Commit 800e085

While we have a new artist working on concept and new tile work, we have continued working on development. As the artist works on tiles, we want to work hard on supporting technology that will give the levels unique ambiance and depth.

First of all, levels in BattleCrypt are created with a program called Tiled. Tiled is excellent at creating layered, tile-based levels. But it’s not really a full-fledged level editor. So you have to establish conventions around how to create elements in Tiled that turn into real game entities when the level is loaded. Things like particle effects, player spawners, liquid areas, collision and more. FlatRedBall has plugins to load .tmx (Tiled format) files and a few basic conventions, then I have a stack of additional ones built on top of that. I have been working on making those more friendly and less-buggy to ease the artist workflow.

Second, I’ve been really interested in learning a little about post processing and how shaders work. I doubt realtime lighting can exist in BattleCrypt due to time and skill constraints! That being said, I would like to explore options for faking certain aspects of lighting, water effects and bloom.

The first problem to solve was setting up render targets and rendering the scene to a temporary texture instead of the screen buffer. I started with abstracting shader loading and render targets into some interfaces so it was easy to stack one-or-multiple effects. Then, I wrote a desaturation shader because it was one of the simplest things to figure out.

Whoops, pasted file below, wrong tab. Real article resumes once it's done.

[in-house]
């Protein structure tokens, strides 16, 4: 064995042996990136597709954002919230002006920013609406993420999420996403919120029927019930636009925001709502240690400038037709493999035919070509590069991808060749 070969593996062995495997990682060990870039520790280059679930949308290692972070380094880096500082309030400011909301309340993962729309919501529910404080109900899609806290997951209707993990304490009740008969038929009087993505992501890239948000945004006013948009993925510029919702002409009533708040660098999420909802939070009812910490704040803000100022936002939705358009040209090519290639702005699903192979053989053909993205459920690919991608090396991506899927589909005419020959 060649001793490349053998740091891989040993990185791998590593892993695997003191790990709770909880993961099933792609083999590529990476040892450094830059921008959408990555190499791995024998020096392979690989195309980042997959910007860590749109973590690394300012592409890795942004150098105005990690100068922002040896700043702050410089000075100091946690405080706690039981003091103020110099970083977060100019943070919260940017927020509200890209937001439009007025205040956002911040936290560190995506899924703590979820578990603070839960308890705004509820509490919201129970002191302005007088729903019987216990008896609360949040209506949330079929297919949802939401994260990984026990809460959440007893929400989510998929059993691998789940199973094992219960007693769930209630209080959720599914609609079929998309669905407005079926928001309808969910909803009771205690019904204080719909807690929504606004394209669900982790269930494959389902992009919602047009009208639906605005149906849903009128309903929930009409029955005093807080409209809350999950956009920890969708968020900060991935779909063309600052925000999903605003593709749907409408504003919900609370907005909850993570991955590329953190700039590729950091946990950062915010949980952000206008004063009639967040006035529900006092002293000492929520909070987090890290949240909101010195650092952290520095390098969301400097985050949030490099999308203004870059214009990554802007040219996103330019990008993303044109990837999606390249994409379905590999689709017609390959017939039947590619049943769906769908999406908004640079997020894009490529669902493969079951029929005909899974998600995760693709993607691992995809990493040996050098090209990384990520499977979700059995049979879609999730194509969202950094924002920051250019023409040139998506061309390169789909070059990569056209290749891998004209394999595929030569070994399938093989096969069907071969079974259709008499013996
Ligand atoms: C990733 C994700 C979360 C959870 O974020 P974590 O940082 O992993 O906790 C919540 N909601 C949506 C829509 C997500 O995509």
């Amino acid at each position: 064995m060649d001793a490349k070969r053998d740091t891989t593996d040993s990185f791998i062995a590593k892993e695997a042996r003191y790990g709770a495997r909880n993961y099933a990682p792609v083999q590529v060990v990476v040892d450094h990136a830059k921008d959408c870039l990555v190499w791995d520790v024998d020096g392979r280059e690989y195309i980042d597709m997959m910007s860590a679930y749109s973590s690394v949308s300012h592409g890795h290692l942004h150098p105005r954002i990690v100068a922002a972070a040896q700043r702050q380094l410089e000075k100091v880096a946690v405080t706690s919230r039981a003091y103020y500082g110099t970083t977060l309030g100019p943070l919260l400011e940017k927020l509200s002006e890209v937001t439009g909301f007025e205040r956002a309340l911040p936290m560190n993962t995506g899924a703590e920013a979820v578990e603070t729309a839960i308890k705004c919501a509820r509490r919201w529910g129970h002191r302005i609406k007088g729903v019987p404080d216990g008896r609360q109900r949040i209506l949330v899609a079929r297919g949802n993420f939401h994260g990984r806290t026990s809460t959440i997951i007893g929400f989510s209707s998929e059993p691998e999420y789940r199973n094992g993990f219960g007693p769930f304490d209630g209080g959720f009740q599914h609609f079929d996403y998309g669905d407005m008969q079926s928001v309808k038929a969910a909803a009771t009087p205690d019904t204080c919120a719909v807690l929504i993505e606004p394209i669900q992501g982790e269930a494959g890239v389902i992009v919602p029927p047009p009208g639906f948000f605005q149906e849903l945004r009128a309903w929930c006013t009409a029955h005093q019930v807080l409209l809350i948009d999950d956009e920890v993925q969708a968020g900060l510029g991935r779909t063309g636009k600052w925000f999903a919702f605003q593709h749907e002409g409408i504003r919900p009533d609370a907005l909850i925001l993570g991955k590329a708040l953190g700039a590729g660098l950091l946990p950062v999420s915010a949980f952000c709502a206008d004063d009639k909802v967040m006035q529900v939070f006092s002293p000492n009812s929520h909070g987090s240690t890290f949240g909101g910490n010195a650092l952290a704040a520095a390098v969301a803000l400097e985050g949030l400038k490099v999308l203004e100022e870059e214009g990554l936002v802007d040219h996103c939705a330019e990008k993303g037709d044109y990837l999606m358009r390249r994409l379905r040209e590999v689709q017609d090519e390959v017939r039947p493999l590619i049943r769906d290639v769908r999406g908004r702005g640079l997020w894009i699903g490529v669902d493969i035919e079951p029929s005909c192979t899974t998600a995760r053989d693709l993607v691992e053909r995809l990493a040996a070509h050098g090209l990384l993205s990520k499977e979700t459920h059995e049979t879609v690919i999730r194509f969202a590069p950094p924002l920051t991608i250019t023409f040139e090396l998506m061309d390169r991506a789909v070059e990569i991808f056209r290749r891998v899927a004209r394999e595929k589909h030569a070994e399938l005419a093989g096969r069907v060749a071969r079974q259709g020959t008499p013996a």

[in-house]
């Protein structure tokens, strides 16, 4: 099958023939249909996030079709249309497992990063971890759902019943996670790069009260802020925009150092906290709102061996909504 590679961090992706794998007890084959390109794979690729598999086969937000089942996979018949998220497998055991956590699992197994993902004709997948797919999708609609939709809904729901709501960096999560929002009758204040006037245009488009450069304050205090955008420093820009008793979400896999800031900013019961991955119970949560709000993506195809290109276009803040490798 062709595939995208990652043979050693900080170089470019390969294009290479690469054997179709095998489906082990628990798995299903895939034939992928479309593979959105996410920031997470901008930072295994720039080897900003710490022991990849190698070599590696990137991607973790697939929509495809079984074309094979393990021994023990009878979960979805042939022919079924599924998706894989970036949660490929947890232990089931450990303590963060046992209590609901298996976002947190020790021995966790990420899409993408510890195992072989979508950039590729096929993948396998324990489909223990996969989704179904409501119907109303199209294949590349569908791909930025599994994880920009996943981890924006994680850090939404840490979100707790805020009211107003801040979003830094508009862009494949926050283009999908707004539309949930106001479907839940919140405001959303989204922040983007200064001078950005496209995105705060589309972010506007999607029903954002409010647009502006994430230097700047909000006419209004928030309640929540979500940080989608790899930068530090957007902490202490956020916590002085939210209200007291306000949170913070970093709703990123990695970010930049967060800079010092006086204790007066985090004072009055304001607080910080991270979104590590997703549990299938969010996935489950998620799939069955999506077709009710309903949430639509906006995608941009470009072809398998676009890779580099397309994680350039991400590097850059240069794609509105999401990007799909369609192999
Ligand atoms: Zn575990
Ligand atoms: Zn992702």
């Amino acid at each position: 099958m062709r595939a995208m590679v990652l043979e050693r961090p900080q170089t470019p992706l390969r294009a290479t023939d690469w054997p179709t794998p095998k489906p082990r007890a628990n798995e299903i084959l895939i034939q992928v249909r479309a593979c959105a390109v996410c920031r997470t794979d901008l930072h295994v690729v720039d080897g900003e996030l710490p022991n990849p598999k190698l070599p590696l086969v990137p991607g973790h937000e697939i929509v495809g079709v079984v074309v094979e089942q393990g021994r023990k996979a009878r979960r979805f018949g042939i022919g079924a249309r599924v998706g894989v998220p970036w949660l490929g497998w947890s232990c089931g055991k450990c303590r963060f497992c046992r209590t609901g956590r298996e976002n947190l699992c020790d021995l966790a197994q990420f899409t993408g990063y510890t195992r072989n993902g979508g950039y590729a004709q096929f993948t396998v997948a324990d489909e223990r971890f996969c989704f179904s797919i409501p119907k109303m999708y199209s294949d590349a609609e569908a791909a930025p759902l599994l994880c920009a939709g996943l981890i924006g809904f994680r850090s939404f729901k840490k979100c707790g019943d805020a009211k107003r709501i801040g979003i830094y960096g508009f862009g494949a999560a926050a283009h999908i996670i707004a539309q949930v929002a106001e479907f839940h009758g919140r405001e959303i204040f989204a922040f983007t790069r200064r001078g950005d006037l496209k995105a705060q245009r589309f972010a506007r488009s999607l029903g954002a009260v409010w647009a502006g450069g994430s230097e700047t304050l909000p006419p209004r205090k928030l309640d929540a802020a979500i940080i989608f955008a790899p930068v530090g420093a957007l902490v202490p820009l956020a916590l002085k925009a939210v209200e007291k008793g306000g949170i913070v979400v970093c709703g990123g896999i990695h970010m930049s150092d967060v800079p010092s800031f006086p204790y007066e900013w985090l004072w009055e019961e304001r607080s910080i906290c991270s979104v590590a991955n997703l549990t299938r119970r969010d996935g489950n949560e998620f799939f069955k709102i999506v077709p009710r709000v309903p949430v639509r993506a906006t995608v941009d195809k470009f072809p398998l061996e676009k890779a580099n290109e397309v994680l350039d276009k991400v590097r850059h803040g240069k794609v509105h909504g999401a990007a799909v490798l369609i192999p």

Shader loading and a basic desat shader applied.

Next was starting to work towards Bloom filter. Bloom is actually several effects: a huge contrast increase (called an extract), a Gaussian blur, and then an additive blend back with the main scene. What this does is makes the brights brighter and gives them a blurred glow that simulates the gleam of lighting. The Gaussian blur was a bit challenging, me not being the mathematically-skilled type. The blur itself is actually two passes, one for horizontal blur and one for vertical. Once I sorted that out and debugged all the little quirks, the extract and add were fairly simple. Here’s what each pass looks like (click for larger):


A gaussian blur effect applied to the scene.


An extract effect, basically just a strong contrast increase.


Blur and extract both applied, this is ready to additive blend with the main screen buffer.


Before/After the final product. Notice that the bloom has lightened the entire scene. This is a pretty liberal application of bloom and probably not what the final product would look like.

Categories: BattleCryptGameDev

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